Perfect Food Pairings: Eggplant


Eggplants are appreciated for their versatility and bitter flavour. Here are the best ways to pair them with other food in order to prepare delicious recipes.
Perfect Food Pairings: Eggplant

It was only around the 1400s when eggplants, otherwise known as aubergines, were first introduced to western European regions by the Arabs. It took quite a while for them to become popular, also because it was not clear at first that they could not be eaten raw. However, in the course of time, their slightly piquant and bitter taste gradually caught on with the population at large, as well as with chefs and gourmets.

This vegetable is appreciated for its versatility: it can be steamed, oven-baked, fried, grilled or pan-tossed as an ingredient for adding to sauces, stuffed or enjoyed in the form of a puree or rissole.

The most common type of eggplant is round or elongated, either purple or white in colour and its texture is spongy. For this reason, eggplants require particular attention during cooking since they tend to absorb any liquid or fat they come in contact with. Their flavour is somewhat bitter and piquant, even though it can vary in intensity according to the variety.

To mitigate this slightly bitter taste, it is advisable to slice them and sprinkle them with salt at least one hour before use, but purists claim this spoils their characteristic taste.

Here we have a number of delicious eggplant food pairings, with tips on how to combine the flavour of this ingredient with other food in the preparation of some amazing dishes.


The best way to enjoy aubergines is in a dish of Italian Parmigiana: alternate layers of fried aubergines dressed with tomato sauce and mozzarella cheese. One of the most successful matches.

Garlic. No pan-tossed eggplant would be complete without garlic. When these two ingredients are cooked together, they release a flavour reminiscent of fried mushrooms.

Sesame. They come together in the recipe for baba ghanoush, the famous Middle Eastern and North African dish, in which eggplant is teamed up with tahini paste mainly consisting of sesame.

In caponata, the iconic dish of South Italy, it is paired up with large black or green olives, celery and capers.

Herbs. With herbs such as basil, chives, marjoram, mint and oregano.

Lamb. Roast lamb nuggets are irresistibly drawn to eggplant puree previously smoked on the barbecue as in the Turkish dish of hukar begendi. Alternatively, lamb can be shredded and used to stuff aubergine before being oven baked together and served with a thick and moderately acidic yoghurt.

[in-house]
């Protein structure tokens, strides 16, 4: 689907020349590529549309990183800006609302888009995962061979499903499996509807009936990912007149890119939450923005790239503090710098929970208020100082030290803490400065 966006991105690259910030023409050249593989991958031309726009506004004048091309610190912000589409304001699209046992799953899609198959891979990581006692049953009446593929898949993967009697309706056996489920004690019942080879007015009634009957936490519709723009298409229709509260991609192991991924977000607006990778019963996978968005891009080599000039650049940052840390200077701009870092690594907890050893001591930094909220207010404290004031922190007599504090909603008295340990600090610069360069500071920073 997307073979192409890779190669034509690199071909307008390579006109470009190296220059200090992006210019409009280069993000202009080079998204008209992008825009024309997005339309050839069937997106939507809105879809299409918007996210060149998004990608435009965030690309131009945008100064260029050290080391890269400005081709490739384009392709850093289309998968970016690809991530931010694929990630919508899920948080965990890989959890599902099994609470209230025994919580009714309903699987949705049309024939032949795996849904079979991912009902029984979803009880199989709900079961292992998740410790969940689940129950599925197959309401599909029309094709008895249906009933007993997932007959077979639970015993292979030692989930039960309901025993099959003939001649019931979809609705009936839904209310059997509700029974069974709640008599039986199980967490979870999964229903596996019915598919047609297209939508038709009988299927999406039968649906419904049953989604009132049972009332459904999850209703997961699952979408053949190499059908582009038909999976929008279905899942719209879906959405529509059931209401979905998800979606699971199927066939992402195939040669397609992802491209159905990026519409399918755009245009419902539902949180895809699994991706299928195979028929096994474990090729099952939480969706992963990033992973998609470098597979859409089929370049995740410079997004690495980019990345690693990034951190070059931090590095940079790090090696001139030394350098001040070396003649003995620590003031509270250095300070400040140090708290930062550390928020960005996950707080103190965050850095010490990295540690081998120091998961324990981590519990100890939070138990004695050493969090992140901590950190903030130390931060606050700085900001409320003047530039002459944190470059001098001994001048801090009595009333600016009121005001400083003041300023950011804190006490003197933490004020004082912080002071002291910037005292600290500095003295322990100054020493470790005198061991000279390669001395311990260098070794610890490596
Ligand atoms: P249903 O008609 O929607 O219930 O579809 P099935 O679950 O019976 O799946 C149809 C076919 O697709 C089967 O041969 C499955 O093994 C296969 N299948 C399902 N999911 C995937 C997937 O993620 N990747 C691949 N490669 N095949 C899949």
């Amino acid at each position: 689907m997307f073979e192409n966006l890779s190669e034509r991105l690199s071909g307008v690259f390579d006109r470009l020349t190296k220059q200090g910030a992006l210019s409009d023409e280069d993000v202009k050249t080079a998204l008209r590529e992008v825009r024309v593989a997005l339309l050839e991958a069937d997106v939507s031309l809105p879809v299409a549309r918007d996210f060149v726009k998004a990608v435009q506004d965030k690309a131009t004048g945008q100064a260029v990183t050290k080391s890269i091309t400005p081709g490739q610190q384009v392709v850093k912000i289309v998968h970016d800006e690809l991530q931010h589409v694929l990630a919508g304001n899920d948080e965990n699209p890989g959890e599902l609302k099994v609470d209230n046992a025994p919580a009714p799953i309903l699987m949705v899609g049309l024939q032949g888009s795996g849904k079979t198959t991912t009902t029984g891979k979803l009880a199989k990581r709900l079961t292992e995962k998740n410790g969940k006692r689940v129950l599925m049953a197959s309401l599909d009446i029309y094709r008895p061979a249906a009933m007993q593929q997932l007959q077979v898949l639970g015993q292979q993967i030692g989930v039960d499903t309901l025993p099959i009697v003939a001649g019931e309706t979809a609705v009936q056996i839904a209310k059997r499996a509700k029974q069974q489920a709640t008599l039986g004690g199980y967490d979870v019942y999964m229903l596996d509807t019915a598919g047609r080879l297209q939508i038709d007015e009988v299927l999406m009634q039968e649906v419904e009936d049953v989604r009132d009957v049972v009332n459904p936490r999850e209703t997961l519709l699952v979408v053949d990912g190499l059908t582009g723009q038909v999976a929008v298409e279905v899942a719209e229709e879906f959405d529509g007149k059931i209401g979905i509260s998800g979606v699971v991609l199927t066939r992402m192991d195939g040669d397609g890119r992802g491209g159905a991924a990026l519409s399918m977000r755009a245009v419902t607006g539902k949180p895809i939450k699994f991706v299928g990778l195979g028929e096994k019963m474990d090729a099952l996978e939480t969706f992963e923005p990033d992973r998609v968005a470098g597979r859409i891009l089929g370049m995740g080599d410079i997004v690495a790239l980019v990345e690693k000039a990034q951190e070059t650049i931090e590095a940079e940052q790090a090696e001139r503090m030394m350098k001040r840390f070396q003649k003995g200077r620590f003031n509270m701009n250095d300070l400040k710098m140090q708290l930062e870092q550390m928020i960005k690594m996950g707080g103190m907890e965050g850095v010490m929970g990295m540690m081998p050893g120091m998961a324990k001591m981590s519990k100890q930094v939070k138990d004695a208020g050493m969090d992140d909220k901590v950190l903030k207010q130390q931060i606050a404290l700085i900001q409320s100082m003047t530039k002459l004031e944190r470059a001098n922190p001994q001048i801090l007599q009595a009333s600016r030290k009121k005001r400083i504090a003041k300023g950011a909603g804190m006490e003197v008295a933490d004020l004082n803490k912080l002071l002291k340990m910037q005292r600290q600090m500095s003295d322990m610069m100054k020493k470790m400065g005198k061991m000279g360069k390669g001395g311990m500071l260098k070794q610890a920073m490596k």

Red wine. Eggplants love red wines grown in the same hot southern sunshine as itself. For example, varietals such as Negroamaro or Primitivo.


Chocolate. Oddly enough, the pairing of this vegetable with chocolate belongs to the ancient tradition of the Amalfi Coast.

Goat's cheese. We are all familiar with its successful marriage with mozzarella but the pairing of roast eggplant and fresh goat's cheese is the height of refinement. Try it fried and spread with fragrant goat's cheese previously aromatized with fresh mint leaves.

Nutmeg, cinnamon and a pinch of brown sugar. A thick slice of eggplant fried in oil and sprinkled with this mixture makes a most intriguing dessert.

Artichoke. When diced and pan-tossed with artichoke hearts, the bitter note of eggplant is transformed into a complex flavour recalling the undergrowth.


In Italy, one of the most famous is that of the “contemporary eggplant”, the iconic dish of Expo 2015 in the interpretation by multi-starred chef Enrico Bartolini whose game is to cook, empty and recompose it in a mignon version.

A classic recipe of the French school is caviar d'aubergine, made famous by chef Bernard Loison and rediscovered by Gordon Ramsay in a variant enriched with herbs such as thyme, rosemary and crème fraiche.

Chef Toru Okuda of the Kojyu restaurant of Tokyo, who was recently awarded a Michelin star, includes it in one of his most amazing dishes: Grilled Ozaki beef sirloin, Kamo aubergine and Manganji pepper, all of which is topped by red miso. Kamo aubergine and Manganji pepper are traditional vegetables of Kyoto, and in this particular recipe, the bitterness of the aubergine and the spicy pepper add a light note to the beef fat. The red miso enhances the taste of umami.

Here is yet another fine dining version of this vegetable: Cornish monkfish, spiced eggplant, quinoa and burnt lemon puree is a dish signed by Daniel, owner-chef of the two Michelin-starred Midsummer House in Cambridge.